High-ranking BCA official facing new scrutiny over shooting at murder suspect

High-ranking BCA official facing new scrutiny over shooting at murder suspect

High-ranking BCA official facing new scrutiny over shooting at murder suspect

A high-ranking official at the Minnesota Bureau of Criminal Apprehension (BCA) is facing new scrutiny for his involvement in a manhunt several years ago.

Deputy Superintendent Scott Mueller is accused of shifting his statements after he shot a murder suspect in 2017.

Mueller was cleared of any wrongdoing at the time, but recent depositions in a civil lawsuit raise new questions about the incident.

“I see inconsistencies and contradictions,” said Eric Rice, who filed the complaint Tuesday with Internal Affairs at DPS. Rice represents Eddie Frazier, who is serving a more than two-decade prison sentence for killing his girlfriend.

At the time of the manhunt, Mueller was a special agent for the BCA and assisted other officers in locating Frazier. He has since been promoted to second in command at the agency and is in charge of officer use-of-force cases, according to the agency’s website.

The complaint alleges Mueller used “unreasonable use of force” and gave “misleading or false statements” when he told investigators that he fired at Frazier because his car was racing directly towards him and other officers. Frazier suffered a wound in his arm.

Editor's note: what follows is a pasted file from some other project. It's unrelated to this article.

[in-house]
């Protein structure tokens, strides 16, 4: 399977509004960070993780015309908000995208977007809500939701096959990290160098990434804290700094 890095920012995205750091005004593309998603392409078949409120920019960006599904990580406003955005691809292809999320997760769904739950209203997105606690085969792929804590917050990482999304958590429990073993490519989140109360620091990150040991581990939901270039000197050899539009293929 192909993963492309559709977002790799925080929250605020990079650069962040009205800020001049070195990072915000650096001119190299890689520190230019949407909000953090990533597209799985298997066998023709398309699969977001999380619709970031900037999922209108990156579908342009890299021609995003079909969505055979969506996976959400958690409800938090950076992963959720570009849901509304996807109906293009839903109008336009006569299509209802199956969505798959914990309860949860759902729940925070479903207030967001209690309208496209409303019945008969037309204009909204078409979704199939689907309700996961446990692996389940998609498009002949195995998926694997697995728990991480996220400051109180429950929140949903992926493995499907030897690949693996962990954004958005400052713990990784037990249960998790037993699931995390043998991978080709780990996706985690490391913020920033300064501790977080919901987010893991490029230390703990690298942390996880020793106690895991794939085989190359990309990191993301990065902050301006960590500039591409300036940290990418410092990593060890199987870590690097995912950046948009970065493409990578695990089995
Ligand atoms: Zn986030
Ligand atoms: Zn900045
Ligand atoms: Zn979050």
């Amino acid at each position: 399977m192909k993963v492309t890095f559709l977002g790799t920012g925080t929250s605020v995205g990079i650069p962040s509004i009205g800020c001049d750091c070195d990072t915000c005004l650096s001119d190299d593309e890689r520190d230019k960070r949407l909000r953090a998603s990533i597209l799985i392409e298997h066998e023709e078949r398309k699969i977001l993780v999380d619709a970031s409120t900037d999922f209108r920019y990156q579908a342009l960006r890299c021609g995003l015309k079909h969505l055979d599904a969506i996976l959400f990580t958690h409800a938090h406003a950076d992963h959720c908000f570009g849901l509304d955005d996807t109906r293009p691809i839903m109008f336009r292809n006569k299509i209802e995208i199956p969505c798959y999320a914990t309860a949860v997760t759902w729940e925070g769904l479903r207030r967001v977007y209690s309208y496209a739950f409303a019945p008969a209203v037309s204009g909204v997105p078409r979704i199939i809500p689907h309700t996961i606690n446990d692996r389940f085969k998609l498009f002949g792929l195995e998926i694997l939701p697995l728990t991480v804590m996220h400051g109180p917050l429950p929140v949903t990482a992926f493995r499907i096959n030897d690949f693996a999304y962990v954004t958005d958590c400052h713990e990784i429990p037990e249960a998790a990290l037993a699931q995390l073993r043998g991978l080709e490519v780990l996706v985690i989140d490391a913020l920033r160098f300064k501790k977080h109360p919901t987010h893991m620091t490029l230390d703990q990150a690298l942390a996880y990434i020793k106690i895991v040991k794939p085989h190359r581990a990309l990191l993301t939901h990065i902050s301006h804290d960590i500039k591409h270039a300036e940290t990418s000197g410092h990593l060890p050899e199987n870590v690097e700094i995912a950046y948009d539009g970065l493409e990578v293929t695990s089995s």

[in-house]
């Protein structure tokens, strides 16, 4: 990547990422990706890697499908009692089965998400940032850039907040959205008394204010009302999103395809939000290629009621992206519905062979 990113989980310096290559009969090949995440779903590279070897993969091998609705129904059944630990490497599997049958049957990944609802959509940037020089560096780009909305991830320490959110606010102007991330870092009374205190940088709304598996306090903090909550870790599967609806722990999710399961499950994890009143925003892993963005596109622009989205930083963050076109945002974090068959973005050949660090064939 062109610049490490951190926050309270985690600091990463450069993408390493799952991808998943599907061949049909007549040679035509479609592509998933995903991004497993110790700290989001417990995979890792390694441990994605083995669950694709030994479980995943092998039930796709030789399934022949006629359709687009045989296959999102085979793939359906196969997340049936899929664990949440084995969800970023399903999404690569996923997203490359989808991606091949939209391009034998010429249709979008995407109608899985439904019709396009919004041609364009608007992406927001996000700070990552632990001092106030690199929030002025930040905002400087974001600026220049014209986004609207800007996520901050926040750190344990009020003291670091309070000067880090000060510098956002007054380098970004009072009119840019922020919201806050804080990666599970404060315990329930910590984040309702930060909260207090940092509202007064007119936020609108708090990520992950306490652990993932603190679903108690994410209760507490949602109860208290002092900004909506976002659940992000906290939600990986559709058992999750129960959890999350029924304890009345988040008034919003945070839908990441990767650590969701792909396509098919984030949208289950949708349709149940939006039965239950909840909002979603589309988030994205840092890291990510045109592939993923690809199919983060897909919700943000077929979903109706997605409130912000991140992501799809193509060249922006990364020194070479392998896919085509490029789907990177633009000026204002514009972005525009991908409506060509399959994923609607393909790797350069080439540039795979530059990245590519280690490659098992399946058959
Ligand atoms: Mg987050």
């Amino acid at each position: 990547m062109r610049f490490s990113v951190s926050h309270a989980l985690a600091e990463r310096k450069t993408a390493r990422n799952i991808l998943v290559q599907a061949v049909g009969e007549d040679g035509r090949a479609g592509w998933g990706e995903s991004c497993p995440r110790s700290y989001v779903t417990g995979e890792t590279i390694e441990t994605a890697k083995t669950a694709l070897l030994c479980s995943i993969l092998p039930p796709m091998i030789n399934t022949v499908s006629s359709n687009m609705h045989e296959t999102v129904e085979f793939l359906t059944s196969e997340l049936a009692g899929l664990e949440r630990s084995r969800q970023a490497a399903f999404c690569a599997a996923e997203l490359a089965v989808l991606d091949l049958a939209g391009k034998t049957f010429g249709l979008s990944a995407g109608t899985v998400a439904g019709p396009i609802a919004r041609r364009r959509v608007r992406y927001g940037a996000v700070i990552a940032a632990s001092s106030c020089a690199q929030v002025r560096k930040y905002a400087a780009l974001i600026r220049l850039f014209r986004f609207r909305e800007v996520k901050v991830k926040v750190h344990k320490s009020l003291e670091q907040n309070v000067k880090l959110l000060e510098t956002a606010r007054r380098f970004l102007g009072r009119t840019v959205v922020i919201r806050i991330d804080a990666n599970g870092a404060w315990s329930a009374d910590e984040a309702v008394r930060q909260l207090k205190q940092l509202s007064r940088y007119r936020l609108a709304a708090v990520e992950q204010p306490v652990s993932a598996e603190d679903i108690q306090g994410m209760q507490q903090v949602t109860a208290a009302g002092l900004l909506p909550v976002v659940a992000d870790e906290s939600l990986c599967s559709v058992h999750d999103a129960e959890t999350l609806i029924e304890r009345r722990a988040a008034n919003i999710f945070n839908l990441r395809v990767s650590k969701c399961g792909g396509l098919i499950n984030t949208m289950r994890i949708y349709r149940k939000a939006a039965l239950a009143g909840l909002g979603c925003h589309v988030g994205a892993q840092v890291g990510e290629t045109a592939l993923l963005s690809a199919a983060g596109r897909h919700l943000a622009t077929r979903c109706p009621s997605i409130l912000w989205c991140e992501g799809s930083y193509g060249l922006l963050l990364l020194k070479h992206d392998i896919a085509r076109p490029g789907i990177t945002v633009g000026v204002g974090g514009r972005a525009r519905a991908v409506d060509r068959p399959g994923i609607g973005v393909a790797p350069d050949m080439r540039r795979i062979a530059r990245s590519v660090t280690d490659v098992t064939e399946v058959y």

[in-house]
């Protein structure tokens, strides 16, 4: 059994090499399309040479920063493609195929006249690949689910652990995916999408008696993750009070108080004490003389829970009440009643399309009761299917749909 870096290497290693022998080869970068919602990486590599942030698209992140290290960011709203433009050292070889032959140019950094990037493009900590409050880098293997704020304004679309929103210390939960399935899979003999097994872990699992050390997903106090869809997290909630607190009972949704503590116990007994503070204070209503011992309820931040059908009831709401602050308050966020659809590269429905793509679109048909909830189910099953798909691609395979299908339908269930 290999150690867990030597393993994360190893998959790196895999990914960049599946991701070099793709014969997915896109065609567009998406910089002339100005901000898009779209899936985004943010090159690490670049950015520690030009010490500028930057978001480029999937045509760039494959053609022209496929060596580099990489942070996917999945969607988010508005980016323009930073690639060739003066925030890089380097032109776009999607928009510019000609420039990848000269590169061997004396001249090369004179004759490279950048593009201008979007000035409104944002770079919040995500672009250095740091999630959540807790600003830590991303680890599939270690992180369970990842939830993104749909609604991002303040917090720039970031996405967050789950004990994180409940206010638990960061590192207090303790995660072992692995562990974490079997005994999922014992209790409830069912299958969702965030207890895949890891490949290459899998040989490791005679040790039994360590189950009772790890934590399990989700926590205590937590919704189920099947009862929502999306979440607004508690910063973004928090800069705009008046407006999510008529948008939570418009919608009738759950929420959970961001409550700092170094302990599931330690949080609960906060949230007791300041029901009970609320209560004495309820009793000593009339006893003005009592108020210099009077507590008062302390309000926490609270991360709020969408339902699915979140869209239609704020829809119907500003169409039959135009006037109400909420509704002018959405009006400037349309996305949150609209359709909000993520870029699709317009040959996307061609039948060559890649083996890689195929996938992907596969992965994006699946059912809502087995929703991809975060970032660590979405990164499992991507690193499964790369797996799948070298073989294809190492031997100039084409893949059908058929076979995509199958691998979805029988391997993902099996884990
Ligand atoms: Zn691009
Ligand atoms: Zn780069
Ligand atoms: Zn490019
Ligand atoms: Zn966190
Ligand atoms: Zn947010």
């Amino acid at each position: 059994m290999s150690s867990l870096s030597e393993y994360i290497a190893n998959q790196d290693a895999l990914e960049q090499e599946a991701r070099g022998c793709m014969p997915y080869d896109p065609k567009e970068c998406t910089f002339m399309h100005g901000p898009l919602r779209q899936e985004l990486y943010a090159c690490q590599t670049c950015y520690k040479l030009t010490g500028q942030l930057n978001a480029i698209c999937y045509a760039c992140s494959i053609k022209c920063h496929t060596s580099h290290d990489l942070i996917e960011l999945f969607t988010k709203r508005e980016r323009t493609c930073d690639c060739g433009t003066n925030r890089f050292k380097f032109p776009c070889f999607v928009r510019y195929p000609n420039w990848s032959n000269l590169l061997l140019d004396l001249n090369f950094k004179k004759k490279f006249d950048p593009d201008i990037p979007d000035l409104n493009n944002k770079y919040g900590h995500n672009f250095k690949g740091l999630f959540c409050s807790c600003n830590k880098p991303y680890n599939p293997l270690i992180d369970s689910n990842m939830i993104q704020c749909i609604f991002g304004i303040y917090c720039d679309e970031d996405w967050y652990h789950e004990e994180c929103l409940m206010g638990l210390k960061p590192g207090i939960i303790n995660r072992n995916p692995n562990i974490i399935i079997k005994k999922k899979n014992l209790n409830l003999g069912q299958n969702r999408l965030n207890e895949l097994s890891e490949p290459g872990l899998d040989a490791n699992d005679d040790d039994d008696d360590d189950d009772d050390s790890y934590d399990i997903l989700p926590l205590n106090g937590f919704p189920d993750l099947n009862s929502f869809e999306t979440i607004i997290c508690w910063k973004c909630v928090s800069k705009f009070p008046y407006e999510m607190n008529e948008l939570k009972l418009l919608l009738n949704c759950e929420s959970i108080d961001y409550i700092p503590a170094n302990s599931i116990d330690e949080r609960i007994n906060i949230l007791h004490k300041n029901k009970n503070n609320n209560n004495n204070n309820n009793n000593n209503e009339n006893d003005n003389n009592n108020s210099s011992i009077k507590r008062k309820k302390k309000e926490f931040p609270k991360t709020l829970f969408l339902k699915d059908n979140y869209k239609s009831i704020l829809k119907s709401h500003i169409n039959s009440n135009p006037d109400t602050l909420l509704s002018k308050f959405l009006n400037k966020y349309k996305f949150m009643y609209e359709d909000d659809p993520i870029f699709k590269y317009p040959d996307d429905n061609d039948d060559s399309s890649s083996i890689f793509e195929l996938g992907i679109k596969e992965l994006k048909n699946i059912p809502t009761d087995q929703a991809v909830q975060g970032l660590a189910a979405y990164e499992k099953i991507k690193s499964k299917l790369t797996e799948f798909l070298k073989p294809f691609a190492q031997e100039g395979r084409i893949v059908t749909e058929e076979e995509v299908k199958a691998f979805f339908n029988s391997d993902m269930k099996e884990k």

“What grabbed my attention when I was first evaluating this case is that there were statements by other officers at the scene,” Rice said. “One of their statements says that Mr. Frazier’s vehicle is essentially sideways in the street, so not driving towards the officers but sideways. Perpendicular to them.”

Jill Oliveira, a spokesperson for the Department of Public Safety, said in a statement Tuesday afternoon that Mueller’s use of force “was independently investigated by the Hennepin County Sheriff’s Office and reviewed by the Hennepin County Attorney’s Office, which declined to pursue any charges.”

But in a recent deposition, Rice said Mueller appeared to focus his explanation of the shooting on the way Frazier put his hands in the air as the reason for pulling the trigger. Mueller indicated he thought Frazier might have a weapon.

A use-of-force expert – hired by Frazier’s team – and one of the officers at the scene both said they saw no reason for deadly force, according to a deposition and expert report.

“It’s a possibility that Deputy Mueller misremembered things or somehow his recollection changed, which again, can happen,” Rice said. “But it’s also consistent with changing the justification for use of deadly force.”

DPS notes the complaint is part of an active lawsuit that the agency is actively defending.